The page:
While rolled 45 degrees to the right, an input in Yaw to the right (measured by the attitude controller as an angle from north around the horizon) will cause an equal rotation rate in both Yaw to the right and Pitch down. This will cause the Pitch controller to add a pitch up once as this error grows but because this pitch up is at 45 degrees from the horizon it will cause both an increase in pitch up and an increase in yaw to the right.
Ideally what we would do is translate the coordinate system of the earth to that of the airframe before commanding a desired pitch, roll and yaw rate. In this case if the airframe is rolled 45 degrees to the right and a yaw command to the right is applied the yaw controller will command both a yaw and pitch rate command that keeps the nose of the airframe on the horizon.
Without this facility we can't implement a stabilized, unlimited ACRO mode.
Stability in ACRO mode
The common perception of perfect ACRO mode is that we command a rate in any axis and the airframe moves in that axis. While this is good, it is what is known as neutrally stable. When we fly an aircraft we like the aircraft to have a tendency to right its self without user input, this is known as positively stable. This can be implemented into the PID controller using a user defined attitude to rate feedback loop. Basically the roll and pitch angle is multiplied by a stability factor and subtracted from the desired roll and pitch rate. This results in the airframe moving back to level when the sticks are released in a similar way to STABILIZE but when full stick is applied the airframe will continue to rotate in what ever direction is commanded.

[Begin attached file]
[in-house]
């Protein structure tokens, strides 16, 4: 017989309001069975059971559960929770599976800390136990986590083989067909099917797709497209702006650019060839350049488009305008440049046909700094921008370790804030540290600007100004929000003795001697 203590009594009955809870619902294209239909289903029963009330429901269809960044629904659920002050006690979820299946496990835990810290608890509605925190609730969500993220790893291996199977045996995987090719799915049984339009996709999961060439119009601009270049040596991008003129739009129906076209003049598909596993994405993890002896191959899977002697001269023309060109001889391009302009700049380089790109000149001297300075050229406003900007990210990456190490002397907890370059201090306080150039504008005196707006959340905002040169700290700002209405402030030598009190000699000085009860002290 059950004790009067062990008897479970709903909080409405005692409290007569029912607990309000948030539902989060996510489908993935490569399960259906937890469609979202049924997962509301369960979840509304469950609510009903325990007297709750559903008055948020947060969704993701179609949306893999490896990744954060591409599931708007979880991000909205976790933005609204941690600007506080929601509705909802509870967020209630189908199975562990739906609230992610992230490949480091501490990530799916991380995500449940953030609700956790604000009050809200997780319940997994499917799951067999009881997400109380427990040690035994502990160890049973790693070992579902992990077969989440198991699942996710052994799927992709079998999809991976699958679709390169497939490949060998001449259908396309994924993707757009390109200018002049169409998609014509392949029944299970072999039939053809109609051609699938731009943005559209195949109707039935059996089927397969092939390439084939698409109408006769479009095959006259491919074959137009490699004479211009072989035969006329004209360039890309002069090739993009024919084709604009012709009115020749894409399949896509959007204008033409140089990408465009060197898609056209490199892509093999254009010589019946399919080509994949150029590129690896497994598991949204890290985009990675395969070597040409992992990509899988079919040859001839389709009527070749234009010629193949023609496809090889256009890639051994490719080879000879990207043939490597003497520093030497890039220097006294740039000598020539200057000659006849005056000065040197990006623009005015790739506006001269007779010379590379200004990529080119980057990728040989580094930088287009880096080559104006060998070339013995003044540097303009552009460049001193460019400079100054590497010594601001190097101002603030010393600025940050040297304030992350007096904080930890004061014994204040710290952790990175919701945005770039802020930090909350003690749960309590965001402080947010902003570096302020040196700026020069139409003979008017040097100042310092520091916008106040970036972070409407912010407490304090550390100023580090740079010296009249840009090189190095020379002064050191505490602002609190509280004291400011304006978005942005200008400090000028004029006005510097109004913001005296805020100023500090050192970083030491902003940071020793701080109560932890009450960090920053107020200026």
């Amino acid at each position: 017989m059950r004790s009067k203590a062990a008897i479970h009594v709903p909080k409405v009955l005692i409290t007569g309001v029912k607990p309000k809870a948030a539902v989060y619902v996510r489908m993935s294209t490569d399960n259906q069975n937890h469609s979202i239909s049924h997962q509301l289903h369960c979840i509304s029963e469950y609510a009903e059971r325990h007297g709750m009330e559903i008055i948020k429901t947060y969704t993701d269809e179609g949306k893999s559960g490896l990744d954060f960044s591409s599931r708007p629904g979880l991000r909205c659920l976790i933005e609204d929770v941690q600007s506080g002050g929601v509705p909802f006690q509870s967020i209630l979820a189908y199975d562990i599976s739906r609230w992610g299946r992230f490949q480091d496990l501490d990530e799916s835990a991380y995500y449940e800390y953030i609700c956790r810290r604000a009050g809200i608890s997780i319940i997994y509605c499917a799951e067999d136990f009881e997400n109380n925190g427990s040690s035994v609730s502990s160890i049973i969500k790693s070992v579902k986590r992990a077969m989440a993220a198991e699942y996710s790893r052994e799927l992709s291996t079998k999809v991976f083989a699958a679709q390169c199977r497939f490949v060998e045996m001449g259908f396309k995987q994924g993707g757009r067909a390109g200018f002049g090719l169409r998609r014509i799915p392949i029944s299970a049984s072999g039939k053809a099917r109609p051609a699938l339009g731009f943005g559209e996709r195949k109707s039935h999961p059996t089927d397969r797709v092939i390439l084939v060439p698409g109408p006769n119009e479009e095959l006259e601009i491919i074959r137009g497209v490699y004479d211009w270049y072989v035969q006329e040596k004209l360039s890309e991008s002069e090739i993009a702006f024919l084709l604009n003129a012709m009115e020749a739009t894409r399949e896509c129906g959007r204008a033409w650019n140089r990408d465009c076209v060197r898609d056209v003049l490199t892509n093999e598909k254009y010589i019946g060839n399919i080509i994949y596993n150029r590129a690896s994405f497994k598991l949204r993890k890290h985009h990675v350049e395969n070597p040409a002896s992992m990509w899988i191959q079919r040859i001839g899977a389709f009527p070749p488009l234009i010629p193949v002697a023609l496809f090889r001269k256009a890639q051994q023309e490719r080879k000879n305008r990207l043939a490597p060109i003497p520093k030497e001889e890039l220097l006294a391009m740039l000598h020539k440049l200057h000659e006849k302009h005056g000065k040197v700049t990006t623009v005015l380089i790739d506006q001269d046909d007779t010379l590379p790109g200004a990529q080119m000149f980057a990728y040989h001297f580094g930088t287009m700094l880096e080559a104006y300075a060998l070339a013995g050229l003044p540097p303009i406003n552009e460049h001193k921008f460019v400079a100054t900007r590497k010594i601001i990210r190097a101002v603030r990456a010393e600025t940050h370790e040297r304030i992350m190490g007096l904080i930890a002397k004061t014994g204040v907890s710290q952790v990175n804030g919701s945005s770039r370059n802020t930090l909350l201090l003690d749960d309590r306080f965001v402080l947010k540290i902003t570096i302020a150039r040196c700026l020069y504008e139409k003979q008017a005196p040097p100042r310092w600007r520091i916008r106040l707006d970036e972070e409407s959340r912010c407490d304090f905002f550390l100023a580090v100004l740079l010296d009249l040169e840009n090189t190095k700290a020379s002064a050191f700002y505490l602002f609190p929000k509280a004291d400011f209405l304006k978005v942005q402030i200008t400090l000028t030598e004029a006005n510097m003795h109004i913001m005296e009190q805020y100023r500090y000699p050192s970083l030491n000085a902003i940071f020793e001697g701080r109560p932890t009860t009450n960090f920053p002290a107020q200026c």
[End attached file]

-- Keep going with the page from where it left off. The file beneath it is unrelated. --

An ACRO beginner would set the stability factor high resulting in performance very close to STABILIZE while an experienced pilot might set it to zero or very small so that the attitude can be set not move if the sticks are let go.
OK it's over
Well this pretty much sums up my intentions. The reason I have chosen to focus on ACRO is because most of what I describe above can be done without effecting any other of the auto modes (limited stabilized ACRO mode with a stability factor). And this also happens to be what I want to fly with when I do my 55 km/h runs down a valley out the back of a friends farm house.(Video to come, but I want to get lower).
Any way, if you have read all the way to this point I congratulate your patience. Thank you in advance for any feedback, comments, and (especially) corrections, you can give on the ideas expressed above.
You may be happy to know that I think I am out of things I want to put on my BLOG now :) Now I just need to fix my USB port on my ARM2 so that I can program it without holding the USB cable.
Equations for translation between EARTH frame and BODY frame:
BODY_RATE_YAW = cos(PITCH_Angle) x cos(ROLL_ANGLE) x EARTH_RATE_YAW +
sin(ROLL_ANGLE) x EARTH_RATE_PITCH;
BODY_RATE_PITCH = cos(ROLL_ANGLE) x EARTH_RATE_PITCH +
sin(ROLL_ANGLE) x EARTH_RATE_YAW;
BODY_RATE_ROLL = EARTH_RATE_ROLL + sin(PITCH_ANGLE) x EARTH_RATE_YAW;